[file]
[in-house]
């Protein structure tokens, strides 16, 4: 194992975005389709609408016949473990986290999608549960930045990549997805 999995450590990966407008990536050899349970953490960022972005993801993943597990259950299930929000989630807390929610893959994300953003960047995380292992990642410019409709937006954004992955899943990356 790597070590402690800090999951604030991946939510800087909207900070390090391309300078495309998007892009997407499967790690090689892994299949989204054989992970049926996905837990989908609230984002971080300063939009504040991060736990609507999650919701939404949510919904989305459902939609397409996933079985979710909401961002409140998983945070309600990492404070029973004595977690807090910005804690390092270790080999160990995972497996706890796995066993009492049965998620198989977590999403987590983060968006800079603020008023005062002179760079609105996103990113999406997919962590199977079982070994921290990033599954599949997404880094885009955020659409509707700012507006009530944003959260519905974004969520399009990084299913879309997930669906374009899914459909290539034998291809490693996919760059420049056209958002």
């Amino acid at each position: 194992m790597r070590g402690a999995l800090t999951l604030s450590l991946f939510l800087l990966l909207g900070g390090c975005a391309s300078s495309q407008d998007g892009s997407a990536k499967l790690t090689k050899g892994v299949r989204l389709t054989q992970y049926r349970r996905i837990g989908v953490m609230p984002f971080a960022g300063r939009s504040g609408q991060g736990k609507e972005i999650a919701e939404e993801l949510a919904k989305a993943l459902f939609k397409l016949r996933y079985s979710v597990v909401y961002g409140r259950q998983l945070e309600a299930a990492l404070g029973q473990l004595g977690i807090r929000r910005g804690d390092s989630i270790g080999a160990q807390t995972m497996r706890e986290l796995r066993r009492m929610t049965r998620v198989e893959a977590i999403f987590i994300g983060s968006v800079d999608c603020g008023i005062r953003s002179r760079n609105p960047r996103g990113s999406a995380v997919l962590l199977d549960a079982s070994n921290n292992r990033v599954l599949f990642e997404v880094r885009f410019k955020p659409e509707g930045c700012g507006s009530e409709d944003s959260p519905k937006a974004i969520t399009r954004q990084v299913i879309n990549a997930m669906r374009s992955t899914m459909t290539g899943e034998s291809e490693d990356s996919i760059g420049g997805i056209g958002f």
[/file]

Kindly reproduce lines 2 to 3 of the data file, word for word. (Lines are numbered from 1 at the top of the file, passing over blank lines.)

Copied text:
């Protein structure tokens, strides 16, 4: 194992975005389709609408016949473990986290999608549960930045990549997805 999995450590990966407008990536050899349970953490960022972005993801993943597990259950299930929000989630807390929610893959994300953003960047995380292992990642410019409709937006954004992955899943990356 790597070590402690800090999951604030991946939510800087909207900070390090391309300078495309998007892009997407499967790690090689892994299949989204054989992970049926996905837990989908609230984002971080300063939009504040991060736990609507999650919701939404949510919904989305459902939609397409996933079985979710909401961002409140998983945070309600990492404070029973004595977690807090910005804690390092270790080999160990995972497996706890796995066993009492049965998620198989977590999403987590983060968006800079603020008023005062002179760079609105996103990113999406997919962590199977079982070994921290990033599954599949997404880094885009955020659409509707700012507006009530944003959260519905974004969520399009990084299913879309997930669906374009899914459909290539034998291809490693996919760059420049056209958002």
């Amino acid at each position: 194992m790597r070590g402690a999995l800090t999951l604030s450590l991946f939510l800087l990966l909207g900070g390090c975005a391309s300078s495309q407008d998007g892009s997407a990536k499967l790690t090689k050899g892994v299949r989204l389709t054989q992970y049926r349970r996905i837990g989908v953490m609230p984002f971080a960022g300063r939009s504040g609408q991060g736990k609507e972005i999650a919701e939404e993801l949510a919904k989305a993943l459902f939609k397409l016949r996933y079985s979710v597990v909401y961002g409140r259950q998983l945070e309600a299930a990492l404070g029973q473990l004595g977690i807090r929000r910005g804690d390092s989630i270790g080999a160990q807390t995972m497996r706890e986290l796995r066993r009492m929610t049965r998620v198989e893959a977590i999403f987590i994300g983060s968006v800079d999608c603020g008023i005062r953003s002179r760079n609105p960047r996103g990113s999406a995380v997919l962590l199977d549960a079982s070994n921290n292992r990033v599954l599949f990642e997404v880094r885009f410019k955020p659409e509707g930045c700012g507006s009530e409709d944003s959260p519905k937006a974004i969520t399009r954004q990084v299913i879309n990549a997930m669906r374009s992955t899914m459909t290539g899943e034998s291809e490693d990356s996919i760059g420049g997805i056209g958002f």